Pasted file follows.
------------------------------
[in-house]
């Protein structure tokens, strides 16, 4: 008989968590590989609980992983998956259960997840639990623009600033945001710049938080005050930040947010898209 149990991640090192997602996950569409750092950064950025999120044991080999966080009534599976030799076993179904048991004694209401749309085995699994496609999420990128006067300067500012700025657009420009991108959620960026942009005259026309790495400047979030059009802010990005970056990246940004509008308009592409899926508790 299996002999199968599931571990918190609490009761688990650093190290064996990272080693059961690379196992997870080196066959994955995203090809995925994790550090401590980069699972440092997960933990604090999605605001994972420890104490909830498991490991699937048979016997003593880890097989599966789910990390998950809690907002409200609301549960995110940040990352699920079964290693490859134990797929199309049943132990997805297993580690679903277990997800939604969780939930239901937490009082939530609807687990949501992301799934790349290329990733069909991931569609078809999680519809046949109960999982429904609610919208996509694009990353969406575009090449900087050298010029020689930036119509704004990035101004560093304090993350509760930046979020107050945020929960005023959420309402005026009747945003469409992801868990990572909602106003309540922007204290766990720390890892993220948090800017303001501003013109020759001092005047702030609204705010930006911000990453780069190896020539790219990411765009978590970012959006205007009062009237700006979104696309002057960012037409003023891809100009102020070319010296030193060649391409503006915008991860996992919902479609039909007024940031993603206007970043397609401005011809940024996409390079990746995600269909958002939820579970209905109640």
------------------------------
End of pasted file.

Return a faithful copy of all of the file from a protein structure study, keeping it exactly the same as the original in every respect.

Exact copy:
[in-house]
């Protein structure tokens, strides 16, 4: 008989968590590989609980992983998956259960997840639990623009600033945001710049938080005050930040947010898209 149990991640090192997602996950569409750092950064950025999120044991080999966080009534599976030799076993179904048991004694209401749309085995699994496609999420990128006067300067500012700025657009420009991108959620960026942009005259026309790495400047979030059009802010990005970056990246940004509008308009592409899926508790 299996002999199968599931571990918190609490009761688990650093190290064996990272080693059961690379196992997870080196066959994955995203090809995925994790550090401590980069699972440092997960933990604090999605605001994972420890104490909830498991490991699937048979016997003593880890097989599966789910990390998950809690907002409200609301549960995110940040990352699920079964290693490859134990797929199309049943132990997805297993580690679903277990997800939604969780939930239901937490009082939530609807687990949501992301799934790349290329990733069909991931569609078809999680519809046949109960999982429904609610919208996509694009990353969406575009090449900087050298010029020689930036119509704004990035101004560093304090993350509760930046979020107050945020929960005023959420309402005026009747945003469409992801868990990572909602106003309540922007204290766990720390890892993220948090800017303001501003013109020759001092005047702030609204705010930006911000990453780069190896020539790219990411765009978590970012959006205007009062009237700006979104696309002057960012037409003023891809100009102020070319010296030193060649391409503006915008991860996992919902479609039909007024940031993603206007970043397609401005011809940024996409390079990746995600269909958002939820579970209905109640």